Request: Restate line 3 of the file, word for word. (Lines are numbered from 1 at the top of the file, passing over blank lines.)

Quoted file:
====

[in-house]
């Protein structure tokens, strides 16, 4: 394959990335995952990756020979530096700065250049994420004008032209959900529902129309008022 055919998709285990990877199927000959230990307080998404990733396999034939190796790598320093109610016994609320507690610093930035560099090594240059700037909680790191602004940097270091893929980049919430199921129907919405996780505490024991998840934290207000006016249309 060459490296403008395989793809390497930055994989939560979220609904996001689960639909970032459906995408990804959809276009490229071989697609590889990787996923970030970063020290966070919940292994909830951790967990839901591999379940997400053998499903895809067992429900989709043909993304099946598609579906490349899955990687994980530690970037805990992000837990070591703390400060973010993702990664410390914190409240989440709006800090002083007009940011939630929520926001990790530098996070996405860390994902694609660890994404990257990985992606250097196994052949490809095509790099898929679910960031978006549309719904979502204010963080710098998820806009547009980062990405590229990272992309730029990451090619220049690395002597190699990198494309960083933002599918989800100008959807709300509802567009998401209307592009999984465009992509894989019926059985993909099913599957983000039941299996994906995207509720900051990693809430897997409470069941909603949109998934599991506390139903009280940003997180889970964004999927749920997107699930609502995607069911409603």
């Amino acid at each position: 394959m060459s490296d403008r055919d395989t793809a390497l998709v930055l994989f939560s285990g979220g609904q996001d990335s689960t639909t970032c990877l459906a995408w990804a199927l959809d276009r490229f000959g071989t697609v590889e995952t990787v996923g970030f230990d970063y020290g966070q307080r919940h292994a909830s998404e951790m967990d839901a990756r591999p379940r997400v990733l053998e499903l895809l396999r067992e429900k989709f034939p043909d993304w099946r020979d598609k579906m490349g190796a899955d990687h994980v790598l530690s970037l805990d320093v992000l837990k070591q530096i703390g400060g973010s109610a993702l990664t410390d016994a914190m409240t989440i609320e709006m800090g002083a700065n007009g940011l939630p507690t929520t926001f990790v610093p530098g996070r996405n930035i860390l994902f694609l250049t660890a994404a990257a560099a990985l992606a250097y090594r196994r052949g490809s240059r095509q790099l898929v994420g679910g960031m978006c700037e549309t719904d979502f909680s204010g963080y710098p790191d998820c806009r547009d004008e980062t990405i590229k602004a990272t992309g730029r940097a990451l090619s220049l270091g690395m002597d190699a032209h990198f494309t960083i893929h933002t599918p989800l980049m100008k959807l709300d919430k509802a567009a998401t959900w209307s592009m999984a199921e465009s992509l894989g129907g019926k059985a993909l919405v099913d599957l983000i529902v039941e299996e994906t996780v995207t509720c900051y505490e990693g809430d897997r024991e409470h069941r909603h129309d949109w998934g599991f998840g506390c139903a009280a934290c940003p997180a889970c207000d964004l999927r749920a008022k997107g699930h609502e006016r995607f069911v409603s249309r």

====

């Amino acid at each position: 394959m060459s490296d403008r055919d395989t793809a390497l998709v930055l994989f939560s285990g979220g609904q996001d990335s689960t639909t970032c990877l459906a995408w990804a199927l959809d276009r490229f000959g071989t697609v590889e995952t990787v996923g970030f230990d970063y020290g966070q307080r919940h292994a909830s998404e951790m967990d839901a990756r591999p379940r997400v990733l053998e499903l895809l396999r067992e429900k989709f034939p043909d993304w099946r020979d598609k579906m490349g190796a899955d990687h994980v790598l530690s970037l805990d320093v992000l837990k070591q530096i703390g400060g973010s109610a993702l990664t410390d016994a914190m409240t989440i609320e709006m800090g002083a700065n007009g940011l939630p507690t929520t926001f990790v610093p530098g996070r996405n930035i860390l994902f694609l250049t660890a994404a990257a560099a990985l992606a250097y090594r196994r052949g490809s240059r095509q790099l898929v994420g679910g960031m978006c700037e549309t719904d979502f909680s204010g963080y710098p790191d998820c806009r547009d004008e980062t990405i590229k602004a990272t992309g730029r940097a990451l090619s220049l270091g690395m002597d190699a032209h990198f494309t960083i893929h933002t599918p989800l980049m100008k959807l709300d919430k509802a567009a998401t959900w209307s592009m999984a199921e465009s992509l894989g129907g019926k059985a993909l919405v099913d599957l983000i529902v039941e299996e994906t996780v995207t509720c900051y505490e990693g809430d897997r024991e409470h069941r909603h129309d949109w998934g599991f998840g506390c139903a009280a934290c940003p997180a889970c207000d964004l999927r749920a008022k997107g699930h609502e006016r995607f069911v409603s249309r």